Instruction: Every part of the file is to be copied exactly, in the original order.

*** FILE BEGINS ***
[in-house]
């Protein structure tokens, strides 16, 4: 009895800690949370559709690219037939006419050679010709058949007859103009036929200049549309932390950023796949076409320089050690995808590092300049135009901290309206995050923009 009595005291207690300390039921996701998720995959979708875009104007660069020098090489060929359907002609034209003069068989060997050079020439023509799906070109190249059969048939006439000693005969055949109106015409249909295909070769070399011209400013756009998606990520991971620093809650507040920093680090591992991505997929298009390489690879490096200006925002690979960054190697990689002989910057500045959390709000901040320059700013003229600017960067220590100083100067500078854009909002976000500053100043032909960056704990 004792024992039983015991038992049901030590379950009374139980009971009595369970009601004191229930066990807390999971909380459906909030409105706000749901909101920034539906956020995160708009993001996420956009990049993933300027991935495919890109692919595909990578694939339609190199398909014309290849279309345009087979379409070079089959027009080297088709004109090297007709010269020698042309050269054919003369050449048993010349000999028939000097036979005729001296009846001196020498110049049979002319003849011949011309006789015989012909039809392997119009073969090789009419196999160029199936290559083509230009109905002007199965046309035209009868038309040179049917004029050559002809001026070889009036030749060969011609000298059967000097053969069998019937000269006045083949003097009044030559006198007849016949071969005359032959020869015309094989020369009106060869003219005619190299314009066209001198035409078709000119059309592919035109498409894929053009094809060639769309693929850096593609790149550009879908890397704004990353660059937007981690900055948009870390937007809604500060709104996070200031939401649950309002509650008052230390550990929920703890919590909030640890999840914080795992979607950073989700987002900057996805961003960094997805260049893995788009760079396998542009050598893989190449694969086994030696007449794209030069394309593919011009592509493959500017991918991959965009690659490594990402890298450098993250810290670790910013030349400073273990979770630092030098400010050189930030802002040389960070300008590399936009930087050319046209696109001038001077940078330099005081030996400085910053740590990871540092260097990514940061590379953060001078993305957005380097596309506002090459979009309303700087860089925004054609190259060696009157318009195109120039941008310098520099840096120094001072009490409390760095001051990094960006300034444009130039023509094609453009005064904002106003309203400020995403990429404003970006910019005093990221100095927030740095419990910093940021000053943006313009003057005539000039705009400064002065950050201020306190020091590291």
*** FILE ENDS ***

[in-house]
């Protein structure tokens, strides 16, 4: 009895800690949370559709690219037939006419050679010709058949007859103009036929200049549309932390950023796949076409320089050690995808590092300049135009901290309206995050923009 009595005291207690300390039921996701998720995959979708875009104007660069020098090489060929359907002609034209003069068989060997050079020439023509799906070109190249059969048939006439000693005969055949109106015409249909295909070769070399011209400013756009998606990520991971620093809650507040920093680090591992991505997929298009390489690879490096200006925002690979960054190697990689002989910057500045959390709000901040320059700013003229600017960067220590100083100067500078854009909002976000500053100043032909960056704990 004792024992039983015991038992049901030590379950009374139980009971009595369970009601004191229930066990807390999971909380459906909030409105706000749901909101920034539906956020995160708009993001996420956009990049993933300027991935495919890109692919595909990578694939339609190199398909014309290849279309345009087979379409070079089959027009080297088709004109090297007709010269020698042309050269054919003369050449048993010349000999028939000097036979005729001296009846001196020498110049049979002319003849011949011309006789015989012909039809392997119009073969090789009419196999160029199936290559083509230009109905002007199965046309035209009868038309040179049917004029050559002809001026070889009036030749060969011609000298059967000097053969069998019937000269006045083949003097009044030559006198007849016949071969005359032959020869015309094989020369009106060869003219005619190299314009066209001198035409078709000119059309592919035109498409894929053009094809060639769309693929850096593609790149550009879908890397704004990353660059937007981690900055948009870390937007809604500060709104996070200031939401649950309002509650008052230390550990929920703890919590909030640890999840914080795992979607950073989700987002900057996805961003960094997805260049893995788009760079396998542009050598893989190449694969086994030696007449794209030069394309593919011009592509493959500017991918991959965009690659490594990402890298450098993250810290670790910013030349400073273990979770630092030098400010050189930030802002040389960070300008590399936009930087050319046209696109001038001077940078330099005081030996400085910053740590990871540092260097990514940061590379953060001078993305957005380097596309506002090459979009309303700087860089925004054609190259060696009157318009195109120039941008310098520099840096120094001072009490409390760095001051990094960006300034444009130039023509094609453009005064904002106003309203400020995403990429404003970006910019005093990221100095927030740095419990910093940021000053943006313009003057005539000039705009400064002065950050201020306190020091590291």